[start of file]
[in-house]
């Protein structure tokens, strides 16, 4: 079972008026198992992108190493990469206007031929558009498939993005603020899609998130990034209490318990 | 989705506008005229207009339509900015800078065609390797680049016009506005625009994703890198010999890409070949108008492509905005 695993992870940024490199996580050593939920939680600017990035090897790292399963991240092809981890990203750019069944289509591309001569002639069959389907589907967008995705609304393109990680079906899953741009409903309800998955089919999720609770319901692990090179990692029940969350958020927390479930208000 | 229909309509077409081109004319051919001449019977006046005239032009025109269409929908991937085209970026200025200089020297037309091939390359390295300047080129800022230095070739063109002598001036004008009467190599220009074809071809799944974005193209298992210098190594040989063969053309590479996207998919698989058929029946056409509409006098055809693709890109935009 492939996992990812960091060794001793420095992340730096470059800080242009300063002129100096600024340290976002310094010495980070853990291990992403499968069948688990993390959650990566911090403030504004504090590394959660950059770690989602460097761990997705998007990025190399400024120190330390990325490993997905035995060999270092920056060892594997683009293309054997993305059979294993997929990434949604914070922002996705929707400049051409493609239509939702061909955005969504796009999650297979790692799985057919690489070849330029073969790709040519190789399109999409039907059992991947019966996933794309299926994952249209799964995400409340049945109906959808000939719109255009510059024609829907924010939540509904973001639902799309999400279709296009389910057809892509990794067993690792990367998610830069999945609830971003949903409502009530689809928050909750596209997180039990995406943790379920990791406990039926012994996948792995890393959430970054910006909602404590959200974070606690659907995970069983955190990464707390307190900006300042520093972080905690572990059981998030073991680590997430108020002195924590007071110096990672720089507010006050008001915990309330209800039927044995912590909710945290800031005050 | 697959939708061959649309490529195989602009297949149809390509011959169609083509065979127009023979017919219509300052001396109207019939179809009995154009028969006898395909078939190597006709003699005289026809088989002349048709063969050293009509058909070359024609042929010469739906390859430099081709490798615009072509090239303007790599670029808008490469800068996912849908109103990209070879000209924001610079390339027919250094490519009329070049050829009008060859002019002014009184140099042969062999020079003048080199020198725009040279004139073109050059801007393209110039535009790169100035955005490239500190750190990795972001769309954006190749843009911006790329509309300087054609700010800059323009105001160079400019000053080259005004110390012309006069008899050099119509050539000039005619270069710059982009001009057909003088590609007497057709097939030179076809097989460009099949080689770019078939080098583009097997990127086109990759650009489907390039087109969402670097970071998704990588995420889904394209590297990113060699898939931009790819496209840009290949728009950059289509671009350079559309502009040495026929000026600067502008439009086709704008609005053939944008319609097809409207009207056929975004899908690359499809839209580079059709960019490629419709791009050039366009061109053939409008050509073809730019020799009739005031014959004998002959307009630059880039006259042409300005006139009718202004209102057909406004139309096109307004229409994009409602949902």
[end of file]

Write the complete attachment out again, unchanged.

[in-house]
């Protein structure tokens, strides 16, 4: 079972008026198992992108190493990469206007031929558009498939993005603020899609998130990034209490318990 | 989705506008005229207009339509900015800078065609390797680049016009506005625009994703890198010999890409070949108008492509905005 695993992870940024490199996580050593939920939680600017990035090897790292399963991240092809981890990203750019069944289509591309001569002639069959389907589907967008995705609304393109990680079906899953741009409903309800998955089919999720609770319901692990090179990692029940969350958020927390479930208000 | 229909309509077409081109004319051919001449019977006046005239032009025109269409929908991937085209970026200025200089020297037309091939390359390295300047080129800022230095070739063109002598001036004008009467190599220009074809071809799944974005193209298992210098190594040989063969053309590479996207998919698989058929029946056409509409006098055809693709890109935009 492939996992990812960091060794001793420095992340730096470059800080242009300063002129100096600024340290976002310094010495980070853990291990992403499968069948688990993390959650990566911090403030504004504090590394959660950059770690989602460097761990997705998007990025190399400024120190330390990325490993997905035995060999270092920056060892594997683009293309054997993305059979294993997929990434949604914070922002996705929707400049051409493609239509939702061909955005969504796009999650297979790692799985057919690489070849330029073969790709040519190789399109999409039907059992991947019966996933794309299926994952249209799964995400409340049945109906959808000939719109255009510059024609829907924010939540509904973001639902799309999400279709296009389910057809892509990794067993690792990367998610830069999945609830971003949903409502009530689809928050909750596209997180039990995406943790379920990791406990039926012994996948792995890393959430970054910006909602404590959200974070606690659907995970069983955190990464707390307190900006300042520093972080905690572990059981998030073991680590997430108020002195924590007071110096990672720089507010006050008001915990309330209800039927044995912590909710945290800031005050 | 697959939708061959649309490529195989602009297949149809390509011959169609083509065979127009023979017919219509300052001396109207019939179809009995154009028969006898395909078939190597006709003699005289026809088989002349048709063969050293009509058909070359024609042929010469739906390859430099081709490798615009072509090239303007790599670029808008490469800068996912849908109103990209070879000209924001610079390339027919250094490519009329070049050829009008060859002019002014009184140099042969062999020079003048080199020198725009040279004139073109050059801007393209110039535009790169100035955005490239500190750190990795972001769309954006190749843009911006790329509309300087054609700010800059323009105001160079400019000053080259005004110390012309006069008899050099119509050539000039005619270069710059982009001009057909003088590609007497057709097939030179076809097989460009099949080689770019078939080098583009097997990127086109990759650009489907390039087109969402670097970071998704990588995420889904394209590297990113060699898939931009790819496209840009290949728009950059289509671009350079559309502009040495026929000026600067502008439009086709704008609005053939944008319609097809409207009207056929975004899908690359499809839209580079059709960019490629419709791009050039366009061109053939409008050509073809730019020799009739005031014959004998002959307009630059880039006259042409300005006139009718202004209102057909406004139309096109307004229409994009409602949902």